For those of you who follow TTAG on Facebook and Instagram, you probably saw that I nabbed myself a pretty tasty little buddy this past weekend during the opening day of deer season in Texas. The gun I used for that shot was the same as last year, but there was one difference: the ammunition. I was using Lehigh Defense’s 110gr Controlled Chaos round instead of my traditional Barnes 110gr, and after putting it to the test I think I’m ready to review it. Quick warning: this article contains a somewhat graphic picture of what happens when this round impacts a deer . . .
For hunting ammunition, Tyler and I have both moved from traditional lead bullets to solid copper. Lead is great for target shooting, but when you’re trying to shoot yourself some food it makes sense to keep the possibility of heavy metal poisoning out of the picture. Lehigh Defense apparently agrees, and so their 110gr offering is similarly a solid copper projectile. While other projectiles of this same class use serrations in the copper to aid in expansion, the Controlled Chaos round simply has a large hollow point and a deep hole in the center.
The composition is cool, but accuracy is king. For that, I now turn to the boxplots. Those just joining us should refer to this article for a rationale behind the way I do consistency testing. Just remember that lower is better. I compared the Lehigh Defense 110gr Controlled Chaos rounds to PWS’s loading of the Barnes 110gr projectile, a similarly hunting-focused product loaded by a company I like.
The result: Lehigh Defense is faster and appears to be more consistent. The velocities are normally distributed (instead of the clustering around the bottom that PWS exhibits) and the box appears smaller as well. For the same weight of projectile, Lehigh Defense pushes their projectile almost 300 fps faster.
While it may be a hotter load than PWS’s, it’s about on par compared to the factory Barnes load. Barnes 110gr 300 BLK loads run right around 2350 fps, and Lehigh Defense is only about 50 fps faster. That makes the ballistic profiles of the two bullets about the same over distances where you would be using the cartridge, so the two can be used almost interchangeably. In fact, I double checked it on the range and at 50 and even 100 yards the two rounds were impacting within an inch or two of each other vertically. So if you run out of Lehigh Defense ammo, you can swap in some Barnes from your local Academy store without a problem.
In terms of overall consistency, Lehigh Defense’s 110gr offering is on par with the best of them. 50% of the rounds chronograph within 22 fps of each other, which is better than either the PNW “Match” ammo or CMMG’s offering.
So Lehigh Defense is consistent and stacks up well against the competition. But the real question is how well it performs in the field. For that, I loaded up their ammo in my 300 BLK rifle and headed out to a deer blind that Tyler had set up in a field on his ranch. About an hour and a half (and a light nap or two) later, this little buck walked straight past the blind at about 25 yards. I raised the rifle, and hit him with a single shot. He immediately dropped, and never moved a single inch ever again. After field dressing him, we found out why.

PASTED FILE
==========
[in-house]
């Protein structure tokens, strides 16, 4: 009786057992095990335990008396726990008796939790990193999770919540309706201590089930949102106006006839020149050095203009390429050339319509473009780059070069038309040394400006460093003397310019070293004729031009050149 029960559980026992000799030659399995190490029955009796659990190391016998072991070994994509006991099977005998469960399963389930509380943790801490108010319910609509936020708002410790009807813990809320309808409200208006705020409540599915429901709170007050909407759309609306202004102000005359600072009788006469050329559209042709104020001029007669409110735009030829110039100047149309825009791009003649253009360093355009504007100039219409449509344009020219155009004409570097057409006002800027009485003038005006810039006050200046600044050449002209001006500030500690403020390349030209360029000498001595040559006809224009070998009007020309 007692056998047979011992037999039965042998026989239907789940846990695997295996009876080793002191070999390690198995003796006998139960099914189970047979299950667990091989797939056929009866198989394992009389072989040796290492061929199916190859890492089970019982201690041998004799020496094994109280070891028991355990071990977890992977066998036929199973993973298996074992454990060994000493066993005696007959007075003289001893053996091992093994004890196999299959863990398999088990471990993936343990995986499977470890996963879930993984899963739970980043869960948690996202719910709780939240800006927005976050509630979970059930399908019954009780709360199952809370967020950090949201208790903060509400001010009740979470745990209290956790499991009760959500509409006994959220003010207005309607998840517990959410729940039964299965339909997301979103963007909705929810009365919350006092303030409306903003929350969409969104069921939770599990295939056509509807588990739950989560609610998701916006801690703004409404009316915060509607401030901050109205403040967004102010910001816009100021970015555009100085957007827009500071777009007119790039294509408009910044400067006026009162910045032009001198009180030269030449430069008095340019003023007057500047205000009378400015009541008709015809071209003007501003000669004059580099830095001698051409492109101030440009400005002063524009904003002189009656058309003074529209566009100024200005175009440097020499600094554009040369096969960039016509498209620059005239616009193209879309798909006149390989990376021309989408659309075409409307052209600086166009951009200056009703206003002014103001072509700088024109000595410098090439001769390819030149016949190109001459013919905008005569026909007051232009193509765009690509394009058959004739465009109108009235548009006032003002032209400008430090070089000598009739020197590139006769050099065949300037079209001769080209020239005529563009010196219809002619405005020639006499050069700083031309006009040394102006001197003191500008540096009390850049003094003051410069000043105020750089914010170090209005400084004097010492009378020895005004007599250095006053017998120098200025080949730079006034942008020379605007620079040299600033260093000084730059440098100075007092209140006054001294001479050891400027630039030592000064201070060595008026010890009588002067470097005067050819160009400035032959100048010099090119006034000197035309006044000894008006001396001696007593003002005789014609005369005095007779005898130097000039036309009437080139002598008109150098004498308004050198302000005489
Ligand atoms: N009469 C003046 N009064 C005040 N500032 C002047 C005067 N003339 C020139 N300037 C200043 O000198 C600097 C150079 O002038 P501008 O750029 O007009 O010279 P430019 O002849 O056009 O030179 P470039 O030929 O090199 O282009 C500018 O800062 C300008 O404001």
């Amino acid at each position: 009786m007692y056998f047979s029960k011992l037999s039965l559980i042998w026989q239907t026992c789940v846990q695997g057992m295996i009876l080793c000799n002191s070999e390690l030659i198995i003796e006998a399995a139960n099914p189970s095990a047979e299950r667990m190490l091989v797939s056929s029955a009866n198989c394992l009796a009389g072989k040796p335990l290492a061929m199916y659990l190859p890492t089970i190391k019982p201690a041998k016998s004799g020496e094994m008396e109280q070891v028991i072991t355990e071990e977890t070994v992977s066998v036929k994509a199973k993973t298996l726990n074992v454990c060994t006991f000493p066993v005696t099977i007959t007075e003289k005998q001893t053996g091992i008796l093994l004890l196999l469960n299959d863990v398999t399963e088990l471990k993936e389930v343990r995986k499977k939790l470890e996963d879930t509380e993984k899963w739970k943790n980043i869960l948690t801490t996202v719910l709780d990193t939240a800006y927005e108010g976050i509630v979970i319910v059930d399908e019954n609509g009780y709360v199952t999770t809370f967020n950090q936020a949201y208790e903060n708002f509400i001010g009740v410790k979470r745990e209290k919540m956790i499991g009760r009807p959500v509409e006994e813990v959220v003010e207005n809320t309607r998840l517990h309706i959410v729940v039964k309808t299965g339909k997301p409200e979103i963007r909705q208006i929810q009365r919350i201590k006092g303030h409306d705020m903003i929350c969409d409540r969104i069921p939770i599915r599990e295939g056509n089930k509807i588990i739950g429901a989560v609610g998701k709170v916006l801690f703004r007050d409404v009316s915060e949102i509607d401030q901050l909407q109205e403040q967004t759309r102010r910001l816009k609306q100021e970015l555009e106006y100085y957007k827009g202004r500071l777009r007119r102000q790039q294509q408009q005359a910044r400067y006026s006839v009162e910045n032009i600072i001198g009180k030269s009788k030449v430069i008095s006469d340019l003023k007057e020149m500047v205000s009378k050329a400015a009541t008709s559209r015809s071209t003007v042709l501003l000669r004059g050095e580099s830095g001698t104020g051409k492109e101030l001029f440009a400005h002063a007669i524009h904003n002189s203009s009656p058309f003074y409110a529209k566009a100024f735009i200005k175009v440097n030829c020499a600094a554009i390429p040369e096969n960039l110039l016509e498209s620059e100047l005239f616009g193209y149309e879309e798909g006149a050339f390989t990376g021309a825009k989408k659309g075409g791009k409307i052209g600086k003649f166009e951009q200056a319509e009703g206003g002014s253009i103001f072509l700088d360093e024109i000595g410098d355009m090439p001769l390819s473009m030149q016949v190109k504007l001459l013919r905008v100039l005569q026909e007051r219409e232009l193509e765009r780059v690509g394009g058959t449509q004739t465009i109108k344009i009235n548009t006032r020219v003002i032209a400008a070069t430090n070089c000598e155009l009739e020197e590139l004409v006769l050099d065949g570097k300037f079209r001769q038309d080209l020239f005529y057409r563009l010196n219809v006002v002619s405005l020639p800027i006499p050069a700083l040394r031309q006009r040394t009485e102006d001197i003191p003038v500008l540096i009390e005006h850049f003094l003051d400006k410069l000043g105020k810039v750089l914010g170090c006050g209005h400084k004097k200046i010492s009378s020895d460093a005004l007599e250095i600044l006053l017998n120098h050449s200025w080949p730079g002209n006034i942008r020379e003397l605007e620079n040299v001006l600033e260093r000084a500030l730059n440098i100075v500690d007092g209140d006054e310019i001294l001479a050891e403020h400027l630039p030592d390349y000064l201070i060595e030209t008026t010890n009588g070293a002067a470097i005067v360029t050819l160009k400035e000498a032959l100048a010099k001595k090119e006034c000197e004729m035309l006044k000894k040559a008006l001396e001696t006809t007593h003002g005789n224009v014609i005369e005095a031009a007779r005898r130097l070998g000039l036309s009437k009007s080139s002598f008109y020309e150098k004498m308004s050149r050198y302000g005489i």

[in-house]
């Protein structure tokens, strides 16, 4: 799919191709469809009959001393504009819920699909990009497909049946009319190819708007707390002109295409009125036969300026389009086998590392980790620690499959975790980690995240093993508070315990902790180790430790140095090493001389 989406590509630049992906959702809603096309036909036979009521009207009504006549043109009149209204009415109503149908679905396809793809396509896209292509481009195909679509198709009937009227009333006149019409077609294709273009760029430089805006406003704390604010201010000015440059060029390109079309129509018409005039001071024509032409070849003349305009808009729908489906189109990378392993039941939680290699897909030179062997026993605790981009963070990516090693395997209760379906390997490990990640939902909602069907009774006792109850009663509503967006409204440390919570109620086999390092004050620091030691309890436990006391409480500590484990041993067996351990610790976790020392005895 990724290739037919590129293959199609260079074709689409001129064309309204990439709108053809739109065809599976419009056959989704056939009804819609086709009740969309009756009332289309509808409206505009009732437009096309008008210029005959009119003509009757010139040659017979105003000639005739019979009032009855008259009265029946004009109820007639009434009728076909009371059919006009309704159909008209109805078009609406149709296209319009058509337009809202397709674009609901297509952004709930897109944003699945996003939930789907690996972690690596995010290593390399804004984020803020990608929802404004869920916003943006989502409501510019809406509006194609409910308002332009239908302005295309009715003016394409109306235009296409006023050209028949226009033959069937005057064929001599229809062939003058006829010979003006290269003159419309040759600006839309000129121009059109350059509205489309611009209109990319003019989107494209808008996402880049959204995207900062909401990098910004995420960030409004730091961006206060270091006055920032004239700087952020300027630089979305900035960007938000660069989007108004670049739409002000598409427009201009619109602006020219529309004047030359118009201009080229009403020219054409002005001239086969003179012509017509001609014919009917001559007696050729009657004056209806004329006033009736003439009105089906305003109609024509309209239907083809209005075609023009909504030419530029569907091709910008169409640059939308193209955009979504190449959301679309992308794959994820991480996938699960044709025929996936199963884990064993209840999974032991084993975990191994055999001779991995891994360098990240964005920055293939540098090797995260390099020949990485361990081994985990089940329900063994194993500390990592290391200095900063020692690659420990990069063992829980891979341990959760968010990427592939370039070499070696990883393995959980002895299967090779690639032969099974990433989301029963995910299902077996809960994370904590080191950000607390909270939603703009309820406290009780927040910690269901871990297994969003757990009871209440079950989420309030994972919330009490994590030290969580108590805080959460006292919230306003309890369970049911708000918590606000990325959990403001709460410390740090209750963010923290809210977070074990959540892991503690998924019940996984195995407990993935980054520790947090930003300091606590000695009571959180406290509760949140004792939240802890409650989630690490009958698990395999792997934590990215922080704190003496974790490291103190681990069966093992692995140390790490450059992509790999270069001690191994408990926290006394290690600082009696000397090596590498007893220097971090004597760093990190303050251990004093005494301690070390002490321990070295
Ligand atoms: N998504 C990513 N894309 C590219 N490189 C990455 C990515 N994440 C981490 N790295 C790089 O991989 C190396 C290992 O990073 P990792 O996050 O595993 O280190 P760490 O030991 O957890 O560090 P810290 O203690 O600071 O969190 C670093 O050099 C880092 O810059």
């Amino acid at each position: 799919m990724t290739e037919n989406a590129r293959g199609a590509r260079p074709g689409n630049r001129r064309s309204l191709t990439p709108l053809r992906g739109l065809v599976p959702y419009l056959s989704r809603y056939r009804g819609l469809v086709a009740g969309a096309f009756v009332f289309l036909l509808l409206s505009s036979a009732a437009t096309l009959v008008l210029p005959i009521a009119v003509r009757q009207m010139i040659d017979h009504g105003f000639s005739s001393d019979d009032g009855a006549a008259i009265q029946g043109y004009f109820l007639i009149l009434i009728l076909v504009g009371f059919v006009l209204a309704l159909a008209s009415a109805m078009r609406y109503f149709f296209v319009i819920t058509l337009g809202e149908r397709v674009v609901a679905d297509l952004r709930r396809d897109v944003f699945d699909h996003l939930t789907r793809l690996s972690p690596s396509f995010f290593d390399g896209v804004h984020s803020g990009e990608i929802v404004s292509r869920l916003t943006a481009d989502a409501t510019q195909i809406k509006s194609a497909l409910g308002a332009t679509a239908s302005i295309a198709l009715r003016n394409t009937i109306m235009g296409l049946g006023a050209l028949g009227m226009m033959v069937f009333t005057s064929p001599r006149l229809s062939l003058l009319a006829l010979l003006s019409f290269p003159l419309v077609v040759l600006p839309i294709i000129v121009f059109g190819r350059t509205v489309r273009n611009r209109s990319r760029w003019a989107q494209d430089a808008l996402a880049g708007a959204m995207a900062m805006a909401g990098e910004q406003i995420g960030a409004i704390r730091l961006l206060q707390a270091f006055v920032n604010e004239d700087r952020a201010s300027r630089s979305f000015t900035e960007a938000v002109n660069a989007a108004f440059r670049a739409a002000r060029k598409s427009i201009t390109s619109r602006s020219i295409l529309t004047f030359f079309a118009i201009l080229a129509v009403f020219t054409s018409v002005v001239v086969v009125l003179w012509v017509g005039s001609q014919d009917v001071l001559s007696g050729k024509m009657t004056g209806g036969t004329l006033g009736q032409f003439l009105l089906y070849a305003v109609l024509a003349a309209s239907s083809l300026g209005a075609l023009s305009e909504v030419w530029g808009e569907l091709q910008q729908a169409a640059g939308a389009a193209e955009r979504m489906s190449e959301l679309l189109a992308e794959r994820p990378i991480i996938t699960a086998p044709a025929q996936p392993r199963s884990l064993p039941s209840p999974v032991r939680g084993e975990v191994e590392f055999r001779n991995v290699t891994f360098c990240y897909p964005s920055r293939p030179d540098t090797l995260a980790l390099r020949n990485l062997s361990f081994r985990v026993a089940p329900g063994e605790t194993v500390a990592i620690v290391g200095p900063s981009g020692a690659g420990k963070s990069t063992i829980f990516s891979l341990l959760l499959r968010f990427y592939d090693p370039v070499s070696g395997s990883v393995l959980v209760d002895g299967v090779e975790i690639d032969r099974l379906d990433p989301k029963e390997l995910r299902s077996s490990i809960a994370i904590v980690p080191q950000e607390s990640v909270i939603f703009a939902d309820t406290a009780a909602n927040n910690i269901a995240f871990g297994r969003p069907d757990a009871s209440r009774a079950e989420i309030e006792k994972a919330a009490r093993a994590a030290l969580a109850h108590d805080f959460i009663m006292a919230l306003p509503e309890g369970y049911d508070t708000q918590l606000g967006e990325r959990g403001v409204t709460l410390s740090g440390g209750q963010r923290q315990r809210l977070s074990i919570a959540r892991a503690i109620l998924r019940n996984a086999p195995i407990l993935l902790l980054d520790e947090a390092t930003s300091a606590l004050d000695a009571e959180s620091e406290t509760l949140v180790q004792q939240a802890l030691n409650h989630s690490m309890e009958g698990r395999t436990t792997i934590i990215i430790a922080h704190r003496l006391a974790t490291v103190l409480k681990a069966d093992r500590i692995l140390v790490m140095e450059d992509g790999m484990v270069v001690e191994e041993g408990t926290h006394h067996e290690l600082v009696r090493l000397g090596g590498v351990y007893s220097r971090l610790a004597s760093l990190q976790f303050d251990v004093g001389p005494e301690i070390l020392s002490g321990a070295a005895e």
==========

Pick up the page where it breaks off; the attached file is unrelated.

It looks like Lehigh Defense round did some serious damage to the deer’s vital organs. When we opened his ribcage, we found the heart and lungs completely destroyed. The cavity was filled with blood, which is exactly what you want to see. The deer was killed quickly and humanely, suffering only momentarily. What really struck me was that while the entry would was huge (the right side of the rib cage), there was no corresponding exit would. The bullet expended all of its energy within about eight to ten inches of ribs and flesh and then stopped. Perfect for just about anything here in Texas.
Lehigh Defense makes three different loadings for the 300 BLK cartridge, this 110gr bullet as well as some nasty looking 174 and 194 grain loads. Both of the other products are subsonic though, so while they look like mean and nasty rounds they’re limited by their initial velocity. I tested the 110gr first to see if Lehigh Defense’s ammo worked as advertised, and after seeing the rather impressive results I’m going to have to go back out and try to test the other two loads as well. For science. And bacon, preferably.
Specifications: Lehigh Defense 110gr Controlled Chaos
Caliber: 300 AAC Blackout
Average Velocity: 2406 fps
Velocity IQR: 22 fps
Projectile: Custom Solid Copper 110gr Hollow Point
MSRP (Box of 20): $24.95 (Lehigh Defense Website)
Ratings (out of five stars):
Accuracy: * * * *
Within 10% of the most consistent 300 BLK ammo I have ever tested.
Terminal Effects: * * * * *
For things like deer and hogs, this will be absolutely perfect. Larger game might require a larger application of velocity.
Availability: * *
Available through their website and maybe one or two other places. But if you run out, Barnes’ 110gr is interchangeable in terms of ballistics.
Reliability: * * * * *
Zero complaints. Works every time, always cycled the gun.
Overall Rating: * * * * 1/2
If I could get my hands on more, this would be my new go-to hunting round. The problem is availability, and hopefully that will be fixed shortly.